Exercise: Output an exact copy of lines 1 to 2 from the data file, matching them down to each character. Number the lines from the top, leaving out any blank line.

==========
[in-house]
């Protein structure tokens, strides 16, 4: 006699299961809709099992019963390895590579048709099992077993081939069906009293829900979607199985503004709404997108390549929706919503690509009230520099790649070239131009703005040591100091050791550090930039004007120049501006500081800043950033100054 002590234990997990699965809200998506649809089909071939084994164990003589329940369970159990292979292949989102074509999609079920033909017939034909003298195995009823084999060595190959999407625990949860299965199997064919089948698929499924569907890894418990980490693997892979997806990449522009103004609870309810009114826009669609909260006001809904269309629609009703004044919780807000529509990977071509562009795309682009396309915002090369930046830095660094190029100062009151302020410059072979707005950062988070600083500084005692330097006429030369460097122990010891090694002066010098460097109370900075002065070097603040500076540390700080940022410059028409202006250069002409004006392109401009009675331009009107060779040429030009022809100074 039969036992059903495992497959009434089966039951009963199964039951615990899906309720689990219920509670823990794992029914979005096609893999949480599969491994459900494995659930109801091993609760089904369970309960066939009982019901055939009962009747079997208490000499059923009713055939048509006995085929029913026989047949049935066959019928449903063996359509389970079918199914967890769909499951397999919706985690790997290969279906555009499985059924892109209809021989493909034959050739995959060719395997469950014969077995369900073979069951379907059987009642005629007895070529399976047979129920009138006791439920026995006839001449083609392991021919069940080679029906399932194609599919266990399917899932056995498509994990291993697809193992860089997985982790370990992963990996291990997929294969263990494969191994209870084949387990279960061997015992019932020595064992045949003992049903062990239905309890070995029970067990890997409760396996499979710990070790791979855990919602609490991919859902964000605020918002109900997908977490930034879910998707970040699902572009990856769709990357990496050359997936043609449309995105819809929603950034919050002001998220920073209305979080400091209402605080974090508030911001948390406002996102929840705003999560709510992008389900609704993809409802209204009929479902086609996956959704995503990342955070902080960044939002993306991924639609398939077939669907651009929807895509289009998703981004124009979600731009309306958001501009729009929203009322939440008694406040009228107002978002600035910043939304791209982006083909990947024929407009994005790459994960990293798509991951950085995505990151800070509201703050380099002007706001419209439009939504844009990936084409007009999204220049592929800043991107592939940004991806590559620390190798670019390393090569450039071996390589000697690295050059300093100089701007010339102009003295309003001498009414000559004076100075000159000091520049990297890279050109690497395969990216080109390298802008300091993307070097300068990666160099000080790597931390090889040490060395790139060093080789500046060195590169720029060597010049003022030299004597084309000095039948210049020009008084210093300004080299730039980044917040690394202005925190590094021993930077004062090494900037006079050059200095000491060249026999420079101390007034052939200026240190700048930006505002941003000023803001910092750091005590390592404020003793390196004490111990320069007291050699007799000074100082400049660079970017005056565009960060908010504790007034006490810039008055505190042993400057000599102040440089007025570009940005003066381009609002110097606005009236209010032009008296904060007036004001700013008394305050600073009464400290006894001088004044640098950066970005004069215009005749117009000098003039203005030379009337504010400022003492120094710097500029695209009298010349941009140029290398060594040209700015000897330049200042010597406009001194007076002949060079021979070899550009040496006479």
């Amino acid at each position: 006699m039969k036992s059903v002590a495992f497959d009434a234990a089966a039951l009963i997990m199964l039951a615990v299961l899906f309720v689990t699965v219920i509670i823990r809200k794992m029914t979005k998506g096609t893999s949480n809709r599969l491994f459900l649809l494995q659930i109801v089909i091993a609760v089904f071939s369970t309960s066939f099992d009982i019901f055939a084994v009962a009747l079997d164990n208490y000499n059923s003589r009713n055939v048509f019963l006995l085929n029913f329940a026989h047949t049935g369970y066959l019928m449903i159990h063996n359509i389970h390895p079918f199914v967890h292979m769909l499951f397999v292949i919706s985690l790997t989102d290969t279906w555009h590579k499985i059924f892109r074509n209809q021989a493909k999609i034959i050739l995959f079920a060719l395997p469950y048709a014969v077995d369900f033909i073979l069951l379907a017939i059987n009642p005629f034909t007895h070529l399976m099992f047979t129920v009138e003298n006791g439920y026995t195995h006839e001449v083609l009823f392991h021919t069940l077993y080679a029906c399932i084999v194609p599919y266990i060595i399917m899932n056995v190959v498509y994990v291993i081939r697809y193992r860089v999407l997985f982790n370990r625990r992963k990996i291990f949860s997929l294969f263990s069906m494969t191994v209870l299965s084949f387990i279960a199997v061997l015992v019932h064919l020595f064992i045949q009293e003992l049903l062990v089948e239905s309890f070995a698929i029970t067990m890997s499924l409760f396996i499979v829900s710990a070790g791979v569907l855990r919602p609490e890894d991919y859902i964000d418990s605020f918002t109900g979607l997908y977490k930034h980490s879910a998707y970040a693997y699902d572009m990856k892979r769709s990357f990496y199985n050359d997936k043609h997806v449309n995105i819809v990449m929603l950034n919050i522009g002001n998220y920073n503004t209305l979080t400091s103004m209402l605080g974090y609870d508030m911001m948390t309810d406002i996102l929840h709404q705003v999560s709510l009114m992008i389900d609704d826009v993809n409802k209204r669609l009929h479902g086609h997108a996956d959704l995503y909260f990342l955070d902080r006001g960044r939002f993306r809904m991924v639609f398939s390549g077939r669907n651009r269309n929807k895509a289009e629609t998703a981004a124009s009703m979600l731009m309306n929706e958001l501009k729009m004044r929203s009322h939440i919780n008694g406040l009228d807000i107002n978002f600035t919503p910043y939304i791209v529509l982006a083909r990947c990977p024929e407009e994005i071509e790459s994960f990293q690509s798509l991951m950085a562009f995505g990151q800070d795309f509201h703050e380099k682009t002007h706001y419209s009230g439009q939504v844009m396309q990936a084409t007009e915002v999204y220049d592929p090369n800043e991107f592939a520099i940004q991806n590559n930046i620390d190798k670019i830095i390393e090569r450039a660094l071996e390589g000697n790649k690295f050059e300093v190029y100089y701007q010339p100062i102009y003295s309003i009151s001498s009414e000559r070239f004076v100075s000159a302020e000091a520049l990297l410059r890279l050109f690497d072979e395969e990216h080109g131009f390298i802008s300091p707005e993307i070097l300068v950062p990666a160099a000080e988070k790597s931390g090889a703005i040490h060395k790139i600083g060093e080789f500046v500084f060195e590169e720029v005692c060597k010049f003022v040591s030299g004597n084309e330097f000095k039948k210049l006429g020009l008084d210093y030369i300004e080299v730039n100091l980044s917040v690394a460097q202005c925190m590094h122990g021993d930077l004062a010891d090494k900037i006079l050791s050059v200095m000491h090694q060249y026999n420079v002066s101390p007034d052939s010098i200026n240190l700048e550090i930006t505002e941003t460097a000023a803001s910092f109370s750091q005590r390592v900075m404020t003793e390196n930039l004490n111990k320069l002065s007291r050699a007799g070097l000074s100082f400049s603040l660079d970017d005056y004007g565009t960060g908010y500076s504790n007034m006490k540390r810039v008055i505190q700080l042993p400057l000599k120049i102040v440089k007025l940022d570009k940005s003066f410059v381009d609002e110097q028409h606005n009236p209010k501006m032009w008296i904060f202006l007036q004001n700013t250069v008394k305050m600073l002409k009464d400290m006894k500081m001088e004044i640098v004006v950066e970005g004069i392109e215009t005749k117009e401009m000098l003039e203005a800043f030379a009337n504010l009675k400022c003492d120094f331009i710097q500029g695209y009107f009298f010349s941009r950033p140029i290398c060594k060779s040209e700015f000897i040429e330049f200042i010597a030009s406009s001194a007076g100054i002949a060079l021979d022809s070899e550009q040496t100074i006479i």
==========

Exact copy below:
[in-house]
């Protein structure tokens, strides 16, 4: 006699299961809709099992019963390895590579048709099992077993081939069906009293829900979607199985503004709404997108390549929706919503690509009230520099790649070239131009703005040591100091050791550090930039004007120049501006500081800043950033100054 002590234990997990699965809200998506649809089909071939084994164990003589329940369970159990292979292949989102074509999609079920033909017939034909003298195995009823084999060595190959999407625990949860299965199997064919089948698929499924569907890894418990980490693997892979997806990449522009103004609870309810009114826009669609909260006001809904269309629609009703004044919780807000529509990977071509562009795309682009396309915002090369930046830095660094190029100062009151302020410059072979707005950062988070600083500084005692330097006429030369460097122990010891090694002066010098460097109370900075002065070097603040500076540390700080940022410059028409202006250069002409004006392109401009009675331009009107060779040429030009022809100074 039969036992059903495992497959009434089966039951009963199964039951615990899906309720689990219920509670823990794992029914979005096609893999949480599969491994459900494995659930109801091993609760089904369970309960066939009982019901055939009962009747079997208490000499059923009713055939048509006995085929029913026989047949049935066959019928449903063996359509389970079918199914967890769909499951397999919706985690790997290969279906555009499985059924892109209809021989493909034959050739995959060719395997469950014969077995369900073979069951379907059987009642005629007895070529399976047979129920009138006791439920026995006839001449083609392991021919069940080679029906399932194609599919266990399917899932056995498509994990291993697809193992860089997985982790370990992963990996291990997929294969263990494969191994209870084949387990279960061997015992019932020595064992045949003992049903062990239905309890070995029970067990890997409760396996499979710990070790791979855990919602609490991919859902964000605020918002109900997908977490930034879910998707970040699902572009990856769709990357990496050359997936043609449309995105819809929603950034919050002001998220920073209305979080400091209402605080974090508030911001948390406002996102929840705003999560709510992008389900609704993809409802209204009929479902086609996956959704995503990342955070902080960044939002993306991924639609398939077939669907651009929807895509289009998703981004124009979600731009309306958001501009729009929203009322939440008694406040009228107002978002600035910043939304791209982006083909990947024929407009994005790459994960990293798509991951950085995505990151800070509201703050380099002007706001419209439009939504844009990936084409007009999204220049592929800043991107592939940004991806590559620390190798670019390393090569450039071996390589000697690295050059300093100089701007010339102009003295309003001498009414000559004076100075000159000091520049990297890279050109690497395969990216080109390298802008300091993307070097300068990666160099000080790597931390090889040490060395790139060093080789500046060195590169720029060597010049003022030299004597084309000095039948210049020009008084210093300004080299730039980044917040690394202005925190590094021993930077004062090494900037006079050059200095000491060249026999420079101390007034052939200026240190700048930006505002941003000023803001910092750091005590390592404020003793390196004490111990320069007291050699007799000074100082400049660079970017005056565009960060908010504790007034006490810039008055505190042993400057000599102040440089007025570009940005003066381009609002110097606005009236209010032009008296904060007036004001700013008394305050600073009464400290006894001088004044640098950066970005004069215009005749117009000098003039203005030379009337504010400022003492120094710097500029695209009298010349941009140029290398060594040209700015000897330049200042010597406009001194007076002949060079021979070899550009040496006479």